Review by Xephyr for Samael - Ceremony of Opposites (1994)
Since Black Metal has proven to be one of the most forward-thinking and impressive genres even into the 2020’s, I’ve found myself listening to a lot of it as I search for my favorite albums of the year. The scope of the genre is extremely broad and while most associate Black Metal with lo-fi production, tremolo riffs, and blast beats, it wasn’t even close to the only style of Black Metal to come out of the explosion of classic albums between 1992 and 1995. Ceremony of Opposites is incredibly far removed from the likes of Darkthrone or Emperor but still manages to convey the Black Metal feel through a few but important constants in the raspy vocals and small hints of synth-y orchestra in the background. The rest is a battering mix of heavy chug riffs, almost Industrial Metal sounding drums, and rolling bass riffs that sometimes forgets that it’s a Black Metal album altogether, especially on tracks like “Son of Earth”. I consider Black Metal to normally be a more natural sounding genre, mainly because of Atmospheric Black Metal’s tendency to make every album about walking through some snow-covered forest, but also because of how freeform and messy it can be at times. Samael turns that notion on its head entirely and offers up an almost mechanical sounding riff-fest on Ceremony of Opposites and I’m all for it.
I’ve grown to really enjoy the more complex tremolo progressions or the brutally technical melodies of extreme metal genres over the years, but at the bottom of my heart I’m a simple person; I like a solid, heavy riff. I’m not sure if there’s a riff on this album that I don’t like, with Samael bringing a chunky and poignant production quality that contrasts with the normally thin sounding production of Black Metal at the time. It may not have the heft of Death Metal production, but it almost gets there in the more rhythmic tracks like “To Our Martyrs” and “Flagellation”. Given the more mechanical style of the drums and guitars I’m not sure why the classic Black Metal orchestra synths sound so good and give the tracks a ton of creepy atmosphere, but they pull it off somehow. All of this comes together in short but satisfying tracks that barely reach the 4-minute mark most of the time. Each track revolves around its main riff but certain sections in “’Till We Meet Again”, “Crown”, and closer “Ceremony of Opposites” take interesting detours into a more traditional Black Metal style. “Ceremony of Opposites” especially showcases this with its even slower tempo and ample use of Atmospheric Black Metal style synth, ending the album on a note that feels like it shouldn’t fit the album, but it helps to tie everything together nicely in my opinion.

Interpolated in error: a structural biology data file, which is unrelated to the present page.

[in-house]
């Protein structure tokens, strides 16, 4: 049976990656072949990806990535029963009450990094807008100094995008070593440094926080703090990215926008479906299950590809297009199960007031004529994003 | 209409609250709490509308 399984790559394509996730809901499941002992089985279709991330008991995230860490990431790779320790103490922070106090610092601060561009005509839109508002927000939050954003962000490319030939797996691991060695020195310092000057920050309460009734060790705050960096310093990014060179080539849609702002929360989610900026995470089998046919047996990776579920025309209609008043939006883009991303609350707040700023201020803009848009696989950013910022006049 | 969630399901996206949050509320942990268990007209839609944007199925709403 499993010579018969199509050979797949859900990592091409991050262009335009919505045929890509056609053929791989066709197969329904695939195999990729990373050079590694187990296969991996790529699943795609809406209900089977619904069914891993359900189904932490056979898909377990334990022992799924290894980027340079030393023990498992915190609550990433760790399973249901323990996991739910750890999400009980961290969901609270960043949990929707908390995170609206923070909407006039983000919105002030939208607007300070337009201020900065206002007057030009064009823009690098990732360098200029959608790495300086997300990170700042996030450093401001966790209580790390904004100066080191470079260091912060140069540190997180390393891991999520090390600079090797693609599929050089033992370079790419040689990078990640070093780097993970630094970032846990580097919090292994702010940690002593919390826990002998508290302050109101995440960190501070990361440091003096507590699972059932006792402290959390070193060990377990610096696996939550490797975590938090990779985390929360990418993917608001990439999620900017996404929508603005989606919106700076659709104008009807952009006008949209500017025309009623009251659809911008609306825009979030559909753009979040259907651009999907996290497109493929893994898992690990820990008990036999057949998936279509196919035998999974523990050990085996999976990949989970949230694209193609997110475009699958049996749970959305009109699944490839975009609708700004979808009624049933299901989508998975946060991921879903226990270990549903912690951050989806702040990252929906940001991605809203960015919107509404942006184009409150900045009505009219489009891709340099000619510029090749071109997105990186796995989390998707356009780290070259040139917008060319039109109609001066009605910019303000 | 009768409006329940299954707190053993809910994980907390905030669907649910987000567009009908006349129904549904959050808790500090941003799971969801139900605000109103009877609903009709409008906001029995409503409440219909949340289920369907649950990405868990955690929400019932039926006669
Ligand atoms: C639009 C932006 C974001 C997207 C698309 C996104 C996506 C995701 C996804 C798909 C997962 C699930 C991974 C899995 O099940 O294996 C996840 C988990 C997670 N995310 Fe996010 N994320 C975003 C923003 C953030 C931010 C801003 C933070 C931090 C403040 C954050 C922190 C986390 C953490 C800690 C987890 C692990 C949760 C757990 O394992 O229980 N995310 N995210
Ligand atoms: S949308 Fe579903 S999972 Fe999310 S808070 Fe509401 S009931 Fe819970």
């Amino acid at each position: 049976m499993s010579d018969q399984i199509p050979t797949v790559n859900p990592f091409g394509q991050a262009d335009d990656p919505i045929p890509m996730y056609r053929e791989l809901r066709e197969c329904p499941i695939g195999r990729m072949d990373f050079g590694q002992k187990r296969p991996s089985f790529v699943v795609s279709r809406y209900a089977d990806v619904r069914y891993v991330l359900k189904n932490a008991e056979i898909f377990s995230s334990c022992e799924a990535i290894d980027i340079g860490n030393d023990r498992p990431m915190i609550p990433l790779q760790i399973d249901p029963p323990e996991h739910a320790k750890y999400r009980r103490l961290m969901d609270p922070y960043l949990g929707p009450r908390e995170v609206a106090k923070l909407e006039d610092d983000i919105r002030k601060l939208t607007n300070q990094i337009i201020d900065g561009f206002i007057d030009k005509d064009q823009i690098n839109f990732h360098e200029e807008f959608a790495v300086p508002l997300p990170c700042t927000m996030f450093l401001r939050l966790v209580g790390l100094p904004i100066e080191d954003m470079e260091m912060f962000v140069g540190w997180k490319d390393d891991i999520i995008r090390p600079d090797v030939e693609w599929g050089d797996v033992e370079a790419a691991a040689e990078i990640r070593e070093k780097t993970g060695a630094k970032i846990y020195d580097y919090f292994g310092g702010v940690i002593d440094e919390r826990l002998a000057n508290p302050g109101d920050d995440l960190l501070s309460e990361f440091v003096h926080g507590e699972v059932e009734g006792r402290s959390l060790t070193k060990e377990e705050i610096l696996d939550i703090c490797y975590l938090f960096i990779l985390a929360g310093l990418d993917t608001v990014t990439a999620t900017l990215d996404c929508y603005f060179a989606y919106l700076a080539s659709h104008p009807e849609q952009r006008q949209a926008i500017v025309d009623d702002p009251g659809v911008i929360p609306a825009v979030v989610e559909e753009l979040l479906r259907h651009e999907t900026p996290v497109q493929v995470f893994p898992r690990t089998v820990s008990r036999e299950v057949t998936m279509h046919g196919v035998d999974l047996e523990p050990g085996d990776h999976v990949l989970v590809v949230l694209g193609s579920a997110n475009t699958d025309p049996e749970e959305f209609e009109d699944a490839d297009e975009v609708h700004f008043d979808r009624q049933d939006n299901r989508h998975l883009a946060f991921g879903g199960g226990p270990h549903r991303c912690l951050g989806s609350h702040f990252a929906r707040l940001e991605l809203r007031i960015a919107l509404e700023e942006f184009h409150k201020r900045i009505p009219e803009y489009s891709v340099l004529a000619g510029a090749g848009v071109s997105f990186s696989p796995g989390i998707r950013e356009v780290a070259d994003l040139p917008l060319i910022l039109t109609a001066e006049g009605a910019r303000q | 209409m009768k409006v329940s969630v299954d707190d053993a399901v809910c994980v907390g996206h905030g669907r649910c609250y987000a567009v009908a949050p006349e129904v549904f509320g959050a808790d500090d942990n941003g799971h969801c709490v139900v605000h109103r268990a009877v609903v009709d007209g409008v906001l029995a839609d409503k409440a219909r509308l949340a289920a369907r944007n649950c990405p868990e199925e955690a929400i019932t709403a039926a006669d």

As much praise as I’m giving this unique take on classic Black Metal, it’s a fairly simple riff-fest at the end of the day. Even though there’s some nuanced and neat additions like the background orchestration and some killer bass grooves hidden beneath the pounding of the kick drum, I doubt this album will be much of a grower for me or most people. I think Ceremony of Opposites caught me at a good point in my listening where I wanted nothing more than to rock out to some gnarly, grooving riffs, but it’s absolutely had enough depth to keep me coming back for more. The riffs of “Black Trip”, “Son of Earth”, “Mask of the Red Death”, “Baphomet’s Throne”, and “Flagellation” show that this less theatrical, stripped down version of Black Metal earns every merit that it gets. It also shows that Black Metal is truly a genre that can be pushed, pulled, or stretched in any direction to create exciting and quality music, depending on what you’re looking for. I can see my opinion of Ceremony of Opposites dropping over time but for now I think it’s a phenomenally fun album that doesn’t miss a single time when it comes to riffs.